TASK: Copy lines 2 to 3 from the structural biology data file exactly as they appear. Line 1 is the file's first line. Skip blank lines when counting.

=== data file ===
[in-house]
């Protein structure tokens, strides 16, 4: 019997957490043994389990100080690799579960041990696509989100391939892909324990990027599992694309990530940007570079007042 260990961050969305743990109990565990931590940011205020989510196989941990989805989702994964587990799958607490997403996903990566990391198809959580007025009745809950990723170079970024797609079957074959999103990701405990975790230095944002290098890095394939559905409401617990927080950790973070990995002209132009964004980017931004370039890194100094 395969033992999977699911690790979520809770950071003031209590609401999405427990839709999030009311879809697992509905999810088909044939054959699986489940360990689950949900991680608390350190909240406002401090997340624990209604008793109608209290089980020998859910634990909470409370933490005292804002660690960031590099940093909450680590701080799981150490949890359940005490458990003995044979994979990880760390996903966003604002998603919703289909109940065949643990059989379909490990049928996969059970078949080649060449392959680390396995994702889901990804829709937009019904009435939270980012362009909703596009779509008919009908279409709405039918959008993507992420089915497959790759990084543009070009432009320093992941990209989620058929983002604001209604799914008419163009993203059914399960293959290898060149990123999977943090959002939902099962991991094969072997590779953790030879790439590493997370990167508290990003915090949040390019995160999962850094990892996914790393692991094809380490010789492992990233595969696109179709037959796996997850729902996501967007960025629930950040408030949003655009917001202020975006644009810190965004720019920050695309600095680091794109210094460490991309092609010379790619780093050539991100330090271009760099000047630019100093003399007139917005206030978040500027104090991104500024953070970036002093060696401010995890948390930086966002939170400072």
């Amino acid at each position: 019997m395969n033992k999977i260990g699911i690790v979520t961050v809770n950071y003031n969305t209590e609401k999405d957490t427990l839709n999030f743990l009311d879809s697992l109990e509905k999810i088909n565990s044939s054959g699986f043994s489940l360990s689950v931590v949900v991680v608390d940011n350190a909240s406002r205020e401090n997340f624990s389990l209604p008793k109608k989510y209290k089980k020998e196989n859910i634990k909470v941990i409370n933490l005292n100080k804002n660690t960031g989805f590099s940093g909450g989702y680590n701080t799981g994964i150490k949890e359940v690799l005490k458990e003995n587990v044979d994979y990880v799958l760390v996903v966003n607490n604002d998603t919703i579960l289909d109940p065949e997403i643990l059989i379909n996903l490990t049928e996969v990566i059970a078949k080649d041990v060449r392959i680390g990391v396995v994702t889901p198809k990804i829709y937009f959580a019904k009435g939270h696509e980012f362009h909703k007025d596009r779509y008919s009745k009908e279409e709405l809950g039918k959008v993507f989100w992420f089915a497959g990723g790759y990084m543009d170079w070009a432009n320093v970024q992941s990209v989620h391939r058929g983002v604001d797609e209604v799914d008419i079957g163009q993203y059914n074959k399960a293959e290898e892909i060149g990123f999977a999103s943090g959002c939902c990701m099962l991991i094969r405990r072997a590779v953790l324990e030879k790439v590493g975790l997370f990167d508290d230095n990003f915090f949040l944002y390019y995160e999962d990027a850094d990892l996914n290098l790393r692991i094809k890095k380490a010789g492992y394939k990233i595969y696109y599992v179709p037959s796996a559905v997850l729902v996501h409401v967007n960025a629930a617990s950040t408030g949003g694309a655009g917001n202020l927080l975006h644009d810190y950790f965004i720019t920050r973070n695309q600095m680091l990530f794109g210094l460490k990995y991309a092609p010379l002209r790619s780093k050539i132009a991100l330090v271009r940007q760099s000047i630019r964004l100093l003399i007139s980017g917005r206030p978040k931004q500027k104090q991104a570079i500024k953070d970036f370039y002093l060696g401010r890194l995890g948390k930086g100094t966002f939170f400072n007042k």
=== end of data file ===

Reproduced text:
């Protein structure tokens, strides 16, 4: 019997957490043994389990100080690799579960041990696509989100391939892909324990990027599992694309990530940007570079007042 260990961050969305743990109990565990931590940011205020989510196989941990989805989702994964587990799958607490997403996903990566990391198809959580007025009745809950990723170079970024797609079957074959999103990701405990975790230095944002290098890095394939559905409401617990927080950790973070990995002209132009964004980017931004370039890194100094 395969033992999977699911690790979520809770950071003031209590609401999405427990839709999030009311879809697992509905999810088909044939054959699986489940360990689950949900991680608390350190909240406002401090997340624990209604008793109608209290089980020998859910634990909470409370933490005292804002660690960031590099940093909450680590701080799981150490949890359940005490458990003995044979994979990880760390996903966003604002998603919703289909109940065949643990059989379909490990049928996969059970078949080649060449392959680390396995994702889901990804829709937009019904009435939270980012362009909703596009779509008919009908279409709405039918959008993507992420089915497959790759990084543009070009432009320093992941990209989620058929983002604001209604799914008419163009993203059914399960293959290898060149990123999977943090959002939902099962991991094969072997590779953790030879790439590493997370990167508290990003915090949040390019995160999962850094990892996914790393692991094809380490010789492992990233595969696109179709037959796996997850729902996501967007960025629930950040408030949003655009917001202020975006644009810190965004720019920050695309600095680091794109210094460490991309092609010379790619780093050539991100330090271009760099000047630019100093003399007139917005206030978040500027104090991104500024953070970036002093060696401010995890948390930086966002939170400072």
């Amino acid at each position: 019997m395969n033992k999977i260990g699911i690790v979520t961050v809770n950071y003031n969305t209590e609401k999405d957490t427990l839709n999030f743990l009311d879809s697992l109990e509905k999810i088909n565990s044939s054959g699986f043994s489940l360990s689950v931590v949900v991680v608390d940011n350190a909240s406002r205020e401090n997340f624990s389990l209604p008793k109608k989510y209290k089980k020998e196989n859910i634990k909470v941990i409370n933490l005292n100080k804002n660690t960031g989805f590099s940093g909450g989702y680590n701080t799981g994964i150490k949890e359940v690799l005490k458990e003995n587990v044979d994979y990880v799958l760390v996903v966003n607490n604002d998603t919703i579960l289909d109940p065949e997403i643990l059989i379909n996903l490990t049928e996969v990566i059970a078949k080649d041990v060449r392959i680390g990391v396995v994702t889901p198809k990804i829709y937009f959580a019904k009435g939270h696509e980012f362009h909703k007025d596009r779509y008919s009745k009908e279409e709405l809950g039918k959008v993507f989100w992420f089915a497959g990723g790759y990084m543009d170079w070009a432009n320093v970024q992941s990209v989620h391939r058929g983002v604001d797609e209604v799914d008419i079957g163009q993203y059914n074959k399960a293959e290898e892909i060149g990123f999977a999103s943090g959002c939902c990701m099962l991991i094969r405990r072997a590779v953790l324990e030879k790439v590493g975790l997370f990167d508290d230095n990003f915090f949040l944002y390019y995160e999962d990027a850094d990892l996914n290098l790393r692991i094809k890095k380490a010789g492992y394939k990233i595969y696109y599992v179709p037959s796996a559905v997850l729902v996501h409401v967007n960025a629930a617990s950040t408030g949003g694309a655009g917001n202020l927080l975006h644009d810190y950790f965004i720019t920050r973070n695309q600095m680091l990530f794109g210094l460490k990995y991309a092609p010379l002209r790619s780093k050539i132009a991100l330090v271009r940007q760099s000047i630019r964004l100093l003399i007139s980017g917005r206030p978040k931004q500027k104090q991104a570079i500024k953070d970036f370039y002093l060696g401010r890194l995890g948390k930086g100094t966002f939170f400072n007042k």